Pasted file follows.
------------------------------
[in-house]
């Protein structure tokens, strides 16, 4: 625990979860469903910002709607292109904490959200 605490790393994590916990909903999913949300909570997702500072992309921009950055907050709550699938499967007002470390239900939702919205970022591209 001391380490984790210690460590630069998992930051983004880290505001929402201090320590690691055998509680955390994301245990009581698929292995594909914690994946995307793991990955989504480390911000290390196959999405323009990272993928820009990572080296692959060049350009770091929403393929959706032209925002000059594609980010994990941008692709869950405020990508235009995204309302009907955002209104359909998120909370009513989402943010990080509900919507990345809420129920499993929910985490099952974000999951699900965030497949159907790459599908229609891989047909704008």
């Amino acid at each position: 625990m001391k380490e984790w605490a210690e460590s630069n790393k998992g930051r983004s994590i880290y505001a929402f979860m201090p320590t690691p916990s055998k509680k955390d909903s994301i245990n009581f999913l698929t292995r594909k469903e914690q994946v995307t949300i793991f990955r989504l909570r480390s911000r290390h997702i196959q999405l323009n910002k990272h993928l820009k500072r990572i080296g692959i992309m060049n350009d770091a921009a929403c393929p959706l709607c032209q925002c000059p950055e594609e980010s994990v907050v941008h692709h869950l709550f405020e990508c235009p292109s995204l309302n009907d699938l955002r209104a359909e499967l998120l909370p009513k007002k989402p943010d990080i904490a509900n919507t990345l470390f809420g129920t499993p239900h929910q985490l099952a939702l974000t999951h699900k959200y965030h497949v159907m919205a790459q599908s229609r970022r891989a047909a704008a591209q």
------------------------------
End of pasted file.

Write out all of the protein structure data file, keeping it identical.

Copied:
[in-house]
């Protein structure tokens, strides 16, 4: 625990979860469903910002709607292109904490959200 605490790393994590916990909903999913949300909570997702500072992309921009950055907050709550699938499967007002470390239900939702919205970022591209 001391380490984790210690460590630069998992930051983004880290505001929402201090320590690691055998509680955390994301245990009581698929292995594909914690994946995307793991990955989504480390911000290390196959999405323009990272993928820009990572080296692959060049350009770091929403393929959706032209925002000059594609980010994990941008692709869950405020990508235009995204309302009907955002209104359909998120909370009513989402943010990080509900919507990345809420129920499993929910985490099952974000999951699900965030497949159907790459599908229609891989047909704008």
């Amino acid at each position: 625990m001391k380490e984790w605490a210690e460590s630069n790393k998992g930051r983004s994590i880290y505001a929402f979860m201090p320590t690691p916990s055998k509680k955390d909903s994301i245990n009581f999913l698929t292995r594909k469903e914690q994946v995307t949300i793991f990955r989504l909570r480390s911000r290390h997702i196959q999405l323009n910002k990272h993928l820009k500072r990572i080296g692959i992309m060049n350009d770091a921009a929403c393929p959706l709607c032209q925002c000059p950055e594609e980010s994990v907050v941008h692709h869950l709550f405020e990508c235009p292109s995204l309302n009907d699938l955002r209104a359909e499967l998120l909370p009513k007002k989402p943010d990080i904490a509900n919507t990345l470390f809420g129920t499993p239900h929910q985490l099952a939702l974000t999951h699900k959200y965030h497949v159907m919205a790459q599908s229609r970022r891989a047909a704008a591209q």